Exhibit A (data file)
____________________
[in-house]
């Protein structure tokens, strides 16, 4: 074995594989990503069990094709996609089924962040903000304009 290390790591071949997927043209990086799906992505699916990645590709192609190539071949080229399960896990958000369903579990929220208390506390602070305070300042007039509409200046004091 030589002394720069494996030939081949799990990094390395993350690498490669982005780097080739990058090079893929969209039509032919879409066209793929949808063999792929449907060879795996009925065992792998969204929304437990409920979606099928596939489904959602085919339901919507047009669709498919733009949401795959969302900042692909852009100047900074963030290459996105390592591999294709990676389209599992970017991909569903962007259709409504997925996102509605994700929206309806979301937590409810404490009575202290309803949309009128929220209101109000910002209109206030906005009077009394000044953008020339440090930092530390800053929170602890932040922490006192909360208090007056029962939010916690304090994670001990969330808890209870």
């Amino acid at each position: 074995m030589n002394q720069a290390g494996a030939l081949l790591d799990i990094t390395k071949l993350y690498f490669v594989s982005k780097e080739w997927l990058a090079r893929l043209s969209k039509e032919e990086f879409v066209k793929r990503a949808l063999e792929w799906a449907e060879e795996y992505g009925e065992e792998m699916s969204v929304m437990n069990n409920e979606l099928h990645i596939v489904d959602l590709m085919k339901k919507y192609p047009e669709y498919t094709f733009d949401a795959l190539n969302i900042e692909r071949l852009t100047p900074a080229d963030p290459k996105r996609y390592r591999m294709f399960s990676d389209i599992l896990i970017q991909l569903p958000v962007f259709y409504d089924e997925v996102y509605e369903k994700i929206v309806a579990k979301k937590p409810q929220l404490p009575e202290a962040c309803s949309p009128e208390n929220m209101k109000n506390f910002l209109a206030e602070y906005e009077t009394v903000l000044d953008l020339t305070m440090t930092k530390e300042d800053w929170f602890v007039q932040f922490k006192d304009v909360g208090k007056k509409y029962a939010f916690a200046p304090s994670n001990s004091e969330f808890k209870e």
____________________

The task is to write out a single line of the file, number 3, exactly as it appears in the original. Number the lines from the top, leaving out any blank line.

């Amino acid at each position: 074995m030589n002394q720069a290390g494996a030939l081949l790591d799990i990094t390395k071949l993350y690498f490669v594989s982005k780097e080739w997927l990058a090079r893929l043209s969209k039509e032919e990086f879409v066209k793929r990503a949808l063999e792929w799906a449907e060879e795996y992505g009925e065992e792998m699916s969204v929304m437990n069990n409920e979606l099928h990645i596939v489904d959602l590709m085919k339901k919507y192609p047009e669709y498919t094709f733009d949401a795959l190539n969302i900042e692909r071949l852009t100047p900074a080229d963030p290459k996105r996609y390592r591999m294709f399960s990676d389209i599992l896990i970017q991909l569903p958000v962007f259709y409504d089924e997925v996102y509605e369903k994700i929206v309806a579990k979301k937590p409810q929220l404490p009575e202290a962040c309803s949309p009128e208390n929220m209101k109000n506390f910002l209109a206030e602070y906005e009077t009394v903000l000044d953008l020339t305070m440090t930092k530390e300042d800053w929170f602890v007039q932040f922490k006192d304009v909360g208090k007056k509409y029962a939010f916690a200046p304090s994670n001990s004091e969330f808890k209870e």